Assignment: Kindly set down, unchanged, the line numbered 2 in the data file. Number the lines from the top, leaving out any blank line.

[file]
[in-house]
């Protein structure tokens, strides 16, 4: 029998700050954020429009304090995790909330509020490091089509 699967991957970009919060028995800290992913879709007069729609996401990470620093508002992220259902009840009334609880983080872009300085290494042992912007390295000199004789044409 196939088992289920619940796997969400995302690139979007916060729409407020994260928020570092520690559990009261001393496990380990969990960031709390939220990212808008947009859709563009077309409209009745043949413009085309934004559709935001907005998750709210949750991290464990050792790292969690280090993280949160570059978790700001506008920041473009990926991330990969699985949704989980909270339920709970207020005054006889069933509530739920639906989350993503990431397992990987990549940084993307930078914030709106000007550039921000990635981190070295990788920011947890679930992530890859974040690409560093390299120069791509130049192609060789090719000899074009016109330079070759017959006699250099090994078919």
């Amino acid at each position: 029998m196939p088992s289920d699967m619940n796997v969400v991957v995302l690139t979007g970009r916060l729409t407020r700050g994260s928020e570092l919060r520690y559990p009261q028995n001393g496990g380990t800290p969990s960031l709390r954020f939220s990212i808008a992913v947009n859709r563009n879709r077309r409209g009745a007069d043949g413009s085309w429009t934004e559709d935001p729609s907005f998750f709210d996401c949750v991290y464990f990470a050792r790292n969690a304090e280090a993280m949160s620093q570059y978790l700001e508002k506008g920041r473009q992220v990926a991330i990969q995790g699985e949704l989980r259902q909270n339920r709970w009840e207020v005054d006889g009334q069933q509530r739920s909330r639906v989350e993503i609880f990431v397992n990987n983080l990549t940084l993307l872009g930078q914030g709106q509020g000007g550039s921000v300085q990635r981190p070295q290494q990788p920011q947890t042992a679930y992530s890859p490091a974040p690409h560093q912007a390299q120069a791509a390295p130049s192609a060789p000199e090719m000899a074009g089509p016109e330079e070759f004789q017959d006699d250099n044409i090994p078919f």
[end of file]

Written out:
């Protein structure tokens, strides 16, 4: 029998700050954020429009304090995790909330509020490091089509 699967991957970009919060028995800290992913879709007069729609996401990470620093508002992220259902009840009334609880983080872009300085290494042992912007390295000199004789044409 196939088992289920619940796997969400995302690139979007916060729409407020994260928020570092520690559990009261001393496990380990969990960031709390939220990212808008947009859709563009077309409209009745043949413009085309934004559709935001907005998750709210949750991290464990050792790292969690280090993280949160570059978790700001506008920041473009990926991330990969699985949704989980909270339920709970207020005054006889069933509530739920639906989350993503990431397992990987990549940084993307930078914030709106000007550039921000990635981190070295990788920011947890679930992530890859974040690409560093390299120069791509130049192609060789090719000899074009016109330079070759017959006699250099090994078919």